Sunday, December 5, 2010

BCS 2010

Time for the annual BCS post. While Auburn and Oregon will make for a compelling championship game, who's to say that TCU, Stanford, or Wisconsin would not have been equally compelling opponents? The ideal way to solve this is a playoff. However, I'm afraid we're years away from this. In the meantime, I'd really like to see a plus-one. This is how I've been wishing such a system implemented.

Even having the top 4 play each other sounds too much like a playoff so you have to work with what you've got.

1. Promote the Cotton Bowl to BCS status. This will keep the 10 team system the BCS currently has.
2. The champion from each of the BCS conferences receives an automatic berth.
3. The highest ranked non-BCS conference champion (or Notre Dame) will receive an automatic berth provided it is ranked higher than the lowest ranked BCS conference champion. If this lowest ranked team is unranked in the BCS, then the non-BCS team (or Notre Dame) must be ranked in the top 25.
4. Fill out the rest of the lineup with the highest ranked teams remaining in BCS order. Ignore the two-team limit per conference.
5. Pull out the Pac-10 and Big 10 champions and place them in the Rose Bowl (keeps them happy).
6. The top 4 teams remaining will play each other. The highest ranked of these 4 will play the lowest ranked team of these 4 that avoids a rematch. Then the remaining two teams will play each other. The same will apply to the bottom 4 teams.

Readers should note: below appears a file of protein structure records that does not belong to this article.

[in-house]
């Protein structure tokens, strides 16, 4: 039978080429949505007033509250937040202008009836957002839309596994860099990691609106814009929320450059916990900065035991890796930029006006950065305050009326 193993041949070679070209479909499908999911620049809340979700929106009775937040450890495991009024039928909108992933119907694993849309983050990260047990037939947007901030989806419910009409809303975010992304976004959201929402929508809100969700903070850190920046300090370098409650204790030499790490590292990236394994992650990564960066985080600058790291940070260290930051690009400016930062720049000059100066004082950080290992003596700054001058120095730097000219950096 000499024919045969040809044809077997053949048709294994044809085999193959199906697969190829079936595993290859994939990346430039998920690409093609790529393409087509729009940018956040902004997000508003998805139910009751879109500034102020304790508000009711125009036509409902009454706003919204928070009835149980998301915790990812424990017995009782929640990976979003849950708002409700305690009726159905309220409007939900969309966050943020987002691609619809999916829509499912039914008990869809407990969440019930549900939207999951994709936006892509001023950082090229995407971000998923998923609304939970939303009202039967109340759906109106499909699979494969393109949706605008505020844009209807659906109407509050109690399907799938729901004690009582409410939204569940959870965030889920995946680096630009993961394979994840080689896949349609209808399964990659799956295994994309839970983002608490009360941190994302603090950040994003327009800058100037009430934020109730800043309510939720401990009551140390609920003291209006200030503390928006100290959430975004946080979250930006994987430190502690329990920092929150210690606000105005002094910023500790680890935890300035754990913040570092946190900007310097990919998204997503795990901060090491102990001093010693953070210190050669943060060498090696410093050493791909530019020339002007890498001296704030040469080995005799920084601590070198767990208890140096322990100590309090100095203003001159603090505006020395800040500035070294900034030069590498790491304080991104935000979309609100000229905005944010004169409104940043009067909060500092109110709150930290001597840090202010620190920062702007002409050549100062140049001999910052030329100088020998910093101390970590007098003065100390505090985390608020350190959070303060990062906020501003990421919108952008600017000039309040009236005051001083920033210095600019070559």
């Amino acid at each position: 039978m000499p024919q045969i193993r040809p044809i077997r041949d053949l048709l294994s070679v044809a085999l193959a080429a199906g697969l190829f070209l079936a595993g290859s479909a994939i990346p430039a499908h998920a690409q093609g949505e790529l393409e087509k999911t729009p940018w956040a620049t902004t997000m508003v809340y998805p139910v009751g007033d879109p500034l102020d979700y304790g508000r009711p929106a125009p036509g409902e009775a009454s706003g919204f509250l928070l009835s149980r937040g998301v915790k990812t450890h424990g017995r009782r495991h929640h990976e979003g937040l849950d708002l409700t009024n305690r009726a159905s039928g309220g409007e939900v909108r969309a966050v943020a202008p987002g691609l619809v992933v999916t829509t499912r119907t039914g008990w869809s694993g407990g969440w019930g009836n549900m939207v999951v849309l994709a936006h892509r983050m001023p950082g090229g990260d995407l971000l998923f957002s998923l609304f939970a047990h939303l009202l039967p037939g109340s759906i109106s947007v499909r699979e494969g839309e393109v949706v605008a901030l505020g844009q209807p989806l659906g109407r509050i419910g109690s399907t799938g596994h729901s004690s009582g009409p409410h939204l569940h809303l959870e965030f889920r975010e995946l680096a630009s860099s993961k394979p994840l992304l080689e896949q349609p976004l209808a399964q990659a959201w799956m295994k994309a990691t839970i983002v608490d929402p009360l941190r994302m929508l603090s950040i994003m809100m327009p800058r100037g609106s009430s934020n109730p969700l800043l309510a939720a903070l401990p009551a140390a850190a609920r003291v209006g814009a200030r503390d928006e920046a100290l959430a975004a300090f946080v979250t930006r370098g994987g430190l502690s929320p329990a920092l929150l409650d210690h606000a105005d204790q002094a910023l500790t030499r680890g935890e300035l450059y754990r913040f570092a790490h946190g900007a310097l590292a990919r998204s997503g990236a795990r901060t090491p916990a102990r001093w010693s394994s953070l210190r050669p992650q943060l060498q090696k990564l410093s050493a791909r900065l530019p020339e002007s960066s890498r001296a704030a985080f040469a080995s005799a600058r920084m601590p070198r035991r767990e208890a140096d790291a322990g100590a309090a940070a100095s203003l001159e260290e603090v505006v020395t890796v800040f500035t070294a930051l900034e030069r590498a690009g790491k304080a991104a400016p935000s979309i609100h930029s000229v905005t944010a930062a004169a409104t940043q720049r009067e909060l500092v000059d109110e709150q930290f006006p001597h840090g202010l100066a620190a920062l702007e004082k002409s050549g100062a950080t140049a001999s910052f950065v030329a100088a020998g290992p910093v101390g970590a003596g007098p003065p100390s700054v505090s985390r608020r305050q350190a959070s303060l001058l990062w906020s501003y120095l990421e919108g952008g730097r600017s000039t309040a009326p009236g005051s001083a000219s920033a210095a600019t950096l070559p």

7. Once matchups are determined, assign them to bowls. Apply conference affiliations (Big 12-Fiesta, ACC-Orange, SEC-Sugar) with the remaining game to the Cotton Bowl. If a bowl needs to give up a conference affiliated with them to another bowl, that bowl will have priority over the Cotton Bowl.
8. Play the games!
9. After the games are played, run the BCS system one more time and pit the top 2 teams against each other for a BCS champion.

How would it work this year?

This year's BCS conference champions were 1. Auburn (SEC), 2. Oregon (Pac-10), 5. Wisconsin (Big Ten), 7. Oklahoma (Big 12), 13. Virginia Tech (ACC), and NR. Connecticut (Big East).

TCU is the highest-ranked non-BCS conference champion, is ranked higher than Connecticut, and in the top 25. It gets an automatic berth.

The three remaining slots go to the highest-ranked BCS teams remaining: 4. Stanford, 6. Ohio State and 8. Arkansas.

As a result, these matchups are formed and matched with the following bowls.

Rose: 2. Oregon (Pac-10) vs. 5. Wisconsin (Big 10)
Sugar: 1. Auburn (SEC) vs. 6. Ohio State
Fiesta: 7. Oklahoma (Big 12) vs. NR Connecticut
Orange: 8. Arkansas vs. 13. Virginia Tech (ACC)
Cotton: 3. TCU vs. 4. Stanford

All the matchups are slightly more compelling than the ones already chosen, even though they involve the same teams and Connecticut's still involved. Plus the top two after the BCS standings are run again would still play an extra game.

But hey, under this scenario, what if Wisconsin and Ohio State win? Shouldn't they get to play in the plus-one over the TCU/Stanford winner? See, the scenarios are endless. We should have a playoff bracket. We need to have a playoff.

Speaking of brackets, the first bracket for this season of The Bracket Project is released tomorrow.

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